Cassidy wants a painting from the reclusive and now elderly Debney, who lives on the estate of his "summer cottage," a grand mansion on Lake Como filled with large paintings by famous modern artists. Cassidy brings in Figueras because, first, Figueras is larcenous, second, he has written knowingly about Debney. Indeed his lecture to the tourists toyed with the subject and was a heavy hint of later developments. If Debney has twice had all his work destroyed in fires, has anybody ever seen one of his paintings? No matter: all this makes him a kind of legend. Now Figueras wants to meet with Debney and Cassidy wants him to. Gradually, it happens. First Debney has a long flirt with Berenice, and makes Figueras perform an athletic feat. Then, the interview in his studio takes place, with a stunning revelation. Soon there comes an event that stands to benefit both Cassidy and Figueras enormously – but involves the commission of more than one serious crime. Figueras takes full advantage of his access, aided when Debney goes off to meet someone, with results that cause a fracas between the art critic and Berenice that turns ugly.

After a number of dirty deeds have been done, the action jumps forward to find Cassidy and Figueras in an art world scene where they both shine as a result of what has taken place at the villa. A number of real art figures are introduced at the end as the two slimy fellows enjoy their increased visibility and success. There is a fine irony about this along with a strong hint of menace, since Cassidy may know more than is safe for Figueras - but the sense of bad guys getting away with it in an atmosphere of European pretension reminds one of the pleasingly immoral world of Patricia Highsmith’s Tom Ripley novels.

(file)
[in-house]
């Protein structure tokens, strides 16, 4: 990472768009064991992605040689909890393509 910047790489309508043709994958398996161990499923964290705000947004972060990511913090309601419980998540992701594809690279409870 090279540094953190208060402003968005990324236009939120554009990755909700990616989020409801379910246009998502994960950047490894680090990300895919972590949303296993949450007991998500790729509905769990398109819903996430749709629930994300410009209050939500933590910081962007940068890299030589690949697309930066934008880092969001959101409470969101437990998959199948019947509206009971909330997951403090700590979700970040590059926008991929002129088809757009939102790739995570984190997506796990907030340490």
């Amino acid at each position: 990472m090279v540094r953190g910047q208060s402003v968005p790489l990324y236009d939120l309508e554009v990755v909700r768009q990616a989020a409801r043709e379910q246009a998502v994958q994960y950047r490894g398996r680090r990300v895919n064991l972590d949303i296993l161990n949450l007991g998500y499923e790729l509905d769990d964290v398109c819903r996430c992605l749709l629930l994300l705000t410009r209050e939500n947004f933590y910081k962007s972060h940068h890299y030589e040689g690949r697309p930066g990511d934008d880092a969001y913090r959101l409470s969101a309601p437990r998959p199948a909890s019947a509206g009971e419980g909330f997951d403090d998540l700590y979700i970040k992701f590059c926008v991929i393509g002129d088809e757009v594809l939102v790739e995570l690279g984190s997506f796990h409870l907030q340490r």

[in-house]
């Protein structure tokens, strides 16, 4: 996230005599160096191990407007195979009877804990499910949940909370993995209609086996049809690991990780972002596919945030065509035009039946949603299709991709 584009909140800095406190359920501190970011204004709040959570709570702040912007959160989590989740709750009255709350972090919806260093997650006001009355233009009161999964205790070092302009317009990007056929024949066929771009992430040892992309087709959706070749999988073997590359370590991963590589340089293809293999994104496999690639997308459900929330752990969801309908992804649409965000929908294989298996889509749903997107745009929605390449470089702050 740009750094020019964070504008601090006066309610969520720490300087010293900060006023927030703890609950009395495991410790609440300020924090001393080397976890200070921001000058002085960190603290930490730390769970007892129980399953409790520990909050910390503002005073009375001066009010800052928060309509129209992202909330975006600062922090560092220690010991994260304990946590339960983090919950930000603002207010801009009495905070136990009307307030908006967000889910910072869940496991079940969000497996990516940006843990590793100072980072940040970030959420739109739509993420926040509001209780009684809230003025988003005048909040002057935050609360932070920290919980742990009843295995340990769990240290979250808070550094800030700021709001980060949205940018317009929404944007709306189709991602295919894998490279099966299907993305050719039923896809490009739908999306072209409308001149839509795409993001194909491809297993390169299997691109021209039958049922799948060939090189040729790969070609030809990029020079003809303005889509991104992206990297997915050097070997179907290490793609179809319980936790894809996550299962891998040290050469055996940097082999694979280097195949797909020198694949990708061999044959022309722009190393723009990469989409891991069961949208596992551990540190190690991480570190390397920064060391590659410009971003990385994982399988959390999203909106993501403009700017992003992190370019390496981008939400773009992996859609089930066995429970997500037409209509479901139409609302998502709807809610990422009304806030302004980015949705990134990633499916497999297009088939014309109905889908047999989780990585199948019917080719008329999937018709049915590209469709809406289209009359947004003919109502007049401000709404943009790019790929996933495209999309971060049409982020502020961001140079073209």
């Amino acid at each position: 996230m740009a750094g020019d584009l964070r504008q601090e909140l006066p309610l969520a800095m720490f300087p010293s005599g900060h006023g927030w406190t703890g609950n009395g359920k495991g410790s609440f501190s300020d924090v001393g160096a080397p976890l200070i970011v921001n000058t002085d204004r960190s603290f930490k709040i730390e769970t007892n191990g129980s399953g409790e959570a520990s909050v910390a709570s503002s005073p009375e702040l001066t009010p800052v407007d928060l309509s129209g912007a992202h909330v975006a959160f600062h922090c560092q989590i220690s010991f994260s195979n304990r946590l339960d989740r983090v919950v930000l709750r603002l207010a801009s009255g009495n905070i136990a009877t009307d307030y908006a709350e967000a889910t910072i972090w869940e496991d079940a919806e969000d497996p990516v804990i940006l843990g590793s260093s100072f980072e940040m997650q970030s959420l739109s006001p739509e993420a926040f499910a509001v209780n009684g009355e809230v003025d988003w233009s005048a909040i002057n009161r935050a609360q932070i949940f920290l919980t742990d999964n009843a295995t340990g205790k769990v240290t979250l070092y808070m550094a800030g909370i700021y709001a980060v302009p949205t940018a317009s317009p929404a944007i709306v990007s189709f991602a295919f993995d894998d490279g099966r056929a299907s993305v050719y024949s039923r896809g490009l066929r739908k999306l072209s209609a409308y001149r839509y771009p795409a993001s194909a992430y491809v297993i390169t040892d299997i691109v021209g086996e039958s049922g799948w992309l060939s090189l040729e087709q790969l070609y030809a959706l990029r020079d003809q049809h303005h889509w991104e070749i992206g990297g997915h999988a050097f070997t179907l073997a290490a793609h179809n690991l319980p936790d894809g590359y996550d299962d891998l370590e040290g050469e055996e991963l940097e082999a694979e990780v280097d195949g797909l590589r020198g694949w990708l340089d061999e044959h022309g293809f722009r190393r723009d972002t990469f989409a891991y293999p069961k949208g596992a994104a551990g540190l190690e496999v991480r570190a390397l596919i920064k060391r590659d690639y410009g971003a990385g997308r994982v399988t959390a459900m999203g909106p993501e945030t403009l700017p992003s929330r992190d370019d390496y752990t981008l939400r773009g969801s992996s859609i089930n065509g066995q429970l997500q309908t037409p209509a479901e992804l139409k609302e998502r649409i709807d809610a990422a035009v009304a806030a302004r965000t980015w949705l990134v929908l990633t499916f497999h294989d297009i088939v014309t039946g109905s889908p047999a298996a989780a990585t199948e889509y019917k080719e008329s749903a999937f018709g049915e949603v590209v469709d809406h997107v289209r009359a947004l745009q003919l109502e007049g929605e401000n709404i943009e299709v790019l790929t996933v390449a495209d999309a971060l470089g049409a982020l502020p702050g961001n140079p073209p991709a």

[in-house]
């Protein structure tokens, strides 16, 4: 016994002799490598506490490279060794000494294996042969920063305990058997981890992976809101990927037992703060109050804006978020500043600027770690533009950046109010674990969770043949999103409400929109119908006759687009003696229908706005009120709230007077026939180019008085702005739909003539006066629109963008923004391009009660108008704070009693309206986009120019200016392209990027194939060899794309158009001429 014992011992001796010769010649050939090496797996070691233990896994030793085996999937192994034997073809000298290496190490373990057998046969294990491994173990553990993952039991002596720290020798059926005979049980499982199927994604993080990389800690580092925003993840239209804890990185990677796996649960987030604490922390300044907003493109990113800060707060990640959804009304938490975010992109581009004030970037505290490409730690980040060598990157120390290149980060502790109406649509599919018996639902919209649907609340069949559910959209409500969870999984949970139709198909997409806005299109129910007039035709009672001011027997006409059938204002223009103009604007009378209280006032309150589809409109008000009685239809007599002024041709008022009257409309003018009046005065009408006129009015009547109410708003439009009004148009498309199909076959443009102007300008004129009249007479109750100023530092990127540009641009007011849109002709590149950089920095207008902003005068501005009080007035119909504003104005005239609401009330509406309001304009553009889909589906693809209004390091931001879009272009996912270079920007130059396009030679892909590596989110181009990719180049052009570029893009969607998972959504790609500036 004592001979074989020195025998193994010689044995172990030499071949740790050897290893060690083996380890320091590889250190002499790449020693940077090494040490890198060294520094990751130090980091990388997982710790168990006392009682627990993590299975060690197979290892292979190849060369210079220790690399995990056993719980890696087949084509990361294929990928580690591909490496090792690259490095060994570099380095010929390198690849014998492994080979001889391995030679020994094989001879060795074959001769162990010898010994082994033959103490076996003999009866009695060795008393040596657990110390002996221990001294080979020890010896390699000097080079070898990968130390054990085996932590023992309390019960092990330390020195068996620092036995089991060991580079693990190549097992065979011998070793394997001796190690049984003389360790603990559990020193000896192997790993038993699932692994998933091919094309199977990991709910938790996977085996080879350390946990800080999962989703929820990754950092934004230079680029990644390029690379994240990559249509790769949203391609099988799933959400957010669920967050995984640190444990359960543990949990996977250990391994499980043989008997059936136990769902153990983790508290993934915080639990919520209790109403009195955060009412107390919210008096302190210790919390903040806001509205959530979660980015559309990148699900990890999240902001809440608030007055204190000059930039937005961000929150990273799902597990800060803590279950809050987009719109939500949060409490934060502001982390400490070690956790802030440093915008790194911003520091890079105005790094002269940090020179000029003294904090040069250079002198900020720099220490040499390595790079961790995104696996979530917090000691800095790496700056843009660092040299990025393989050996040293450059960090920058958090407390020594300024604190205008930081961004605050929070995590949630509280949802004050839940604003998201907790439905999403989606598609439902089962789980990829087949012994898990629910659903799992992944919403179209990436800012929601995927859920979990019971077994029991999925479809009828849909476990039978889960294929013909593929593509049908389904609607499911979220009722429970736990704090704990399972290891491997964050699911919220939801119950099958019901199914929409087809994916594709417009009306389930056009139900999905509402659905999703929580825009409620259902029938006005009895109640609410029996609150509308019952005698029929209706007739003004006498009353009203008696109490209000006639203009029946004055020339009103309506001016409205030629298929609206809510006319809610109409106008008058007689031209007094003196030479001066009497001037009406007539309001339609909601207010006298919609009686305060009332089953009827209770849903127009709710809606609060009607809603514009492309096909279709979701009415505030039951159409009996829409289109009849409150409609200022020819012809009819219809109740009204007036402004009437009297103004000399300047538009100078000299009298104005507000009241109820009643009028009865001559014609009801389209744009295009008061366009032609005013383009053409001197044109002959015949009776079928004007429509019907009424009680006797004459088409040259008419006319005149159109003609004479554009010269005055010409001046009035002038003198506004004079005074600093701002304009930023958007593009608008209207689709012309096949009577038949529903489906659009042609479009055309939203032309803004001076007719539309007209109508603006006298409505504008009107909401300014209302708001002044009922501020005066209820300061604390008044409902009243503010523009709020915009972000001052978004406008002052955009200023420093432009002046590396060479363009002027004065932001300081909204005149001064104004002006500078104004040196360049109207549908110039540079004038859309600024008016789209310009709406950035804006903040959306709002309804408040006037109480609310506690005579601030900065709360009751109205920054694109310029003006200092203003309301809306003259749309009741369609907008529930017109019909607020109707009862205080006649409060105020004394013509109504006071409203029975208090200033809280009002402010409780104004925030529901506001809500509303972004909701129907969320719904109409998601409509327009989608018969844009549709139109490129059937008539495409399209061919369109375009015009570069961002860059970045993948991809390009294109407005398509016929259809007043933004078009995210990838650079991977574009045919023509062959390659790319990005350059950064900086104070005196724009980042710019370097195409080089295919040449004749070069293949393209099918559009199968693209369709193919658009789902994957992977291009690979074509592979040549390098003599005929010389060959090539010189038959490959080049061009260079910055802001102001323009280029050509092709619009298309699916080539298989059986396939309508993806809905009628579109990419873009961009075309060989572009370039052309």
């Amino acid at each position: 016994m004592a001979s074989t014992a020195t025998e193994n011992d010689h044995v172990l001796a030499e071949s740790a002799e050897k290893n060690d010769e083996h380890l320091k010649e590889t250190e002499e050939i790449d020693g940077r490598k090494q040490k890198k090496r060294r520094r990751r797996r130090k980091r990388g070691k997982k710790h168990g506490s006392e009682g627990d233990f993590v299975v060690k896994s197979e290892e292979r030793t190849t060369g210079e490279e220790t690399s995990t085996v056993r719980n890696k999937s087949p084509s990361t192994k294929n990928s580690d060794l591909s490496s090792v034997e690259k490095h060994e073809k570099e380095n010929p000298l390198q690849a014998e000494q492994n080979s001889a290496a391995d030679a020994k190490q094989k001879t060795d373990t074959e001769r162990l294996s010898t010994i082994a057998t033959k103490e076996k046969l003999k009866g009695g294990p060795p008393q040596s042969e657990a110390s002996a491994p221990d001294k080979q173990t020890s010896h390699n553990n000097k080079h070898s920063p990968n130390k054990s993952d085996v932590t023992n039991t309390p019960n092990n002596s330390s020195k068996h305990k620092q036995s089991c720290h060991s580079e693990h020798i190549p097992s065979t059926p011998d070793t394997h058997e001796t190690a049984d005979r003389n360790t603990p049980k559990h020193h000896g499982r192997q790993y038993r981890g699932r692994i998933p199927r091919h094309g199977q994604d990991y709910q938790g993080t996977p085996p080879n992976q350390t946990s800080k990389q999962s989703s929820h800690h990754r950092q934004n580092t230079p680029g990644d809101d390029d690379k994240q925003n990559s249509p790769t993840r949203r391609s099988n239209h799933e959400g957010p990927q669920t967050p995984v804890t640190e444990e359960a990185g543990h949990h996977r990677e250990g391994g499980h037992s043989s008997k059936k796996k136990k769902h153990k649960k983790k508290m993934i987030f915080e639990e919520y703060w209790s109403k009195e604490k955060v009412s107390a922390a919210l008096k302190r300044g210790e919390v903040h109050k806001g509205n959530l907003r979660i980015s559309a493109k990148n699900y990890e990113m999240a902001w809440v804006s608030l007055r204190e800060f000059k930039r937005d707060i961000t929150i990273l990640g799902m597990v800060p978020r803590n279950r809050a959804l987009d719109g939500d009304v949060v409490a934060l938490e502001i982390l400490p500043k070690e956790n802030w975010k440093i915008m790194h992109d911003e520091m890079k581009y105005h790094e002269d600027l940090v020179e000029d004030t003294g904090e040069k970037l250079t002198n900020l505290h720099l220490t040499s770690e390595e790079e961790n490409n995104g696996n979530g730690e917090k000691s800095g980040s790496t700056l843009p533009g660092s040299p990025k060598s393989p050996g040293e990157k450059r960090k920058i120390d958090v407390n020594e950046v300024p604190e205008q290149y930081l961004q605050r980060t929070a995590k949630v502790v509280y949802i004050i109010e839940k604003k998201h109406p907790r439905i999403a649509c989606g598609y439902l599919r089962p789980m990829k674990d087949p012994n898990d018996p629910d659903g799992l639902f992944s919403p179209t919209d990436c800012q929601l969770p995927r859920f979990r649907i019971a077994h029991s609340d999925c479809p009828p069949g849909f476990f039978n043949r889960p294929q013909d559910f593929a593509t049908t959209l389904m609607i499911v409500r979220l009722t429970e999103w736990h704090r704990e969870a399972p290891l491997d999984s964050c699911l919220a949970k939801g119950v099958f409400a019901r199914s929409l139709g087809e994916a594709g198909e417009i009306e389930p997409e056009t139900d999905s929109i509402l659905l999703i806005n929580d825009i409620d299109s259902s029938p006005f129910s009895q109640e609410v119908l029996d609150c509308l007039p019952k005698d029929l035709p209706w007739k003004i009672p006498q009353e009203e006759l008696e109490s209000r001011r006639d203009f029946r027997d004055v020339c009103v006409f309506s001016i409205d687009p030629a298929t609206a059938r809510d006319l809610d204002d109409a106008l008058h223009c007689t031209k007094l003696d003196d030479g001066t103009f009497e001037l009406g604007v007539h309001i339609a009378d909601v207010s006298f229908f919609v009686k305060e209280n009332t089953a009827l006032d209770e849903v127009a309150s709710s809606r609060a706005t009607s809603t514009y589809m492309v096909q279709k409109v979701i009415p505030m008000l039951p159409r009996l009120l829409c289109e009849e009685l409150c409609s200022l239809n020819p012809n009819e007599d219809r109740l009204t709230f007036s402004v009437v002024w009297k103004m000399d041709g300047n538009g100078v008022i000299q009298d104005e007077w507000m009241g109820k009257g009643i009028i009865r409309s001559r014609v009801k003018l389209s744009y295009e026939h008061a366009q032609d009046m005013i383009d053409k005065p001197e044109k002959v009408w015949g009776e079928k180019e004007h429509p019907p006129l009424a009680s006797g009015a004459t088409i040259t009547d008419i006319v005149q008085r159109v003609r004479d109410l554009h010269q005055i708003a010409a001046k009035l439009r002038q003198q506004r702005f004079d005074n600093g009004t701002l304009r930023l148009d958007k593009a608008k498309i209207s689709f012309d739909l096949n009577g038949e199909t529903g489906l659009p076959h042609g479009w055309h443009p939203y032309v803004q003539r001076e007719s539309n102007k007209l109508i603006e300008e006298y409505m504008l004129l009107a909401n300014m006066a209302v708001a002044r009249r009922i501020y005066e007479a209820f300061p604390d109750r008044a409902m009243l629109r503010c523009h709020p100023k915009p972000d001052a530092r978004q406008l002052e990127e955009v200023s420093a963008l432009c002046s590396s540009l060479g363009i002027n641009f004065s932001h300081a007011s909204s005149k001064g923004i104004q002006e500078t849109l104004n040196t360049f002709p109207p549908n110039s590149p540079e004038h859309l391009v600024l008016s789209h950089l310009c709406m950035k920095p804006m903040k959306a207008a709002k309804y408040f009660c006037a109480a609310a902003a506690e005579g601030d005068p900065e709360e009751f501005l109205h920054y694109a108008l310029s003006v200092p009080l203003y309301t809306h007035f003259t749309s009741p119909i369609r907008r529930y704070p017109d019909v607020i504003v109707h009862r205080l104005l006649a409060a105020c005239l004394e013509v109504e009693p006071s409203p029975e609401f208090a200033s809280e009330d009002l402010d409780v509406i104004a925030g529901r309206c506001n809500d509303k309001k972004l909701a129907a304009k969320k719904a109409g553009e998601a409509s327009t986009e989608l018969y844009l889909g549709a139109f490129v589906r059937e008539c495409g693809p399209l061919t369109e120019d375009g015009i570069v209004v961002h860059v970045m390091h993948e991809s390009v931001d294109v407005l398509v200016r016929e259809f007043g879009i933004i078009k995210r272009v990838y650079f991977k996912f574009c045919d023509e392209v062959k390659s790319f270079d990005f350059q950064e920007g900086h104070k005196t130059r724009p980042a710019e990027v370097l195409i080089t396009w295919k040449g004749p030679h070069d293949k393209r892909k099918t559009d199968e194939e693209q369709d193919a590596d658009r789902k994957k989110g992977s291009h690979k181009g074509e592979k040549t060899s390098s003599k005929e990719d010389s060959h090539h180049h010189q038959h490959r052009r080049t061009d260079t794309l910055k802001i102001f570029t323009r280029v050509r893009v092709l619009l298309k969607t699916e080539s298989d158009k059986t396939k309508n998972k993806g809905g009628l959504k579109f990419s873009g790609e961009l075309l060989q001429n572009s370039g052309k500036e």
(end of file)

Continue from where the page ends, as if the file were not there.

The heart of this story, of course - the famous artist with no paintings – fairly reeks of the high concept and Figueras' coup is implausible. But this is also a critique, one supposes, of the world of art (which these days is as high flown and crazy a place as it's ever been) - and of the critics, who the story points out from the start mold public opinion and determine the fashionablity of particular artists. But this film is lacking as a work about contemporary art, to which it has no real reference, quite unlike Ruben Östlund's The Square, which Bang previously starred in, which was on the edge with current art references. A lot of the focus here is simply on the stylized and labored dialogue, in which these characters show off. If at base this movie is somehow lacking conviction, it’s also aware of its own pretension, or that of its characters. And that after all is deeply germane to the art world.

Fun fact: Sutherland is 6'4" and so is Klaes Bang, and Debicki is 6'2 1/2". We're operating on a very high level here.

The Burnt Orange Heresy, 99 mins., debuted as the closing night film at Venice Sept. 2019, also showing at Toronto and Zurich. Its US theatrical release (Sony) begins Mar. 6, 2020. Metascore so far (from only 4 reviews): 59%.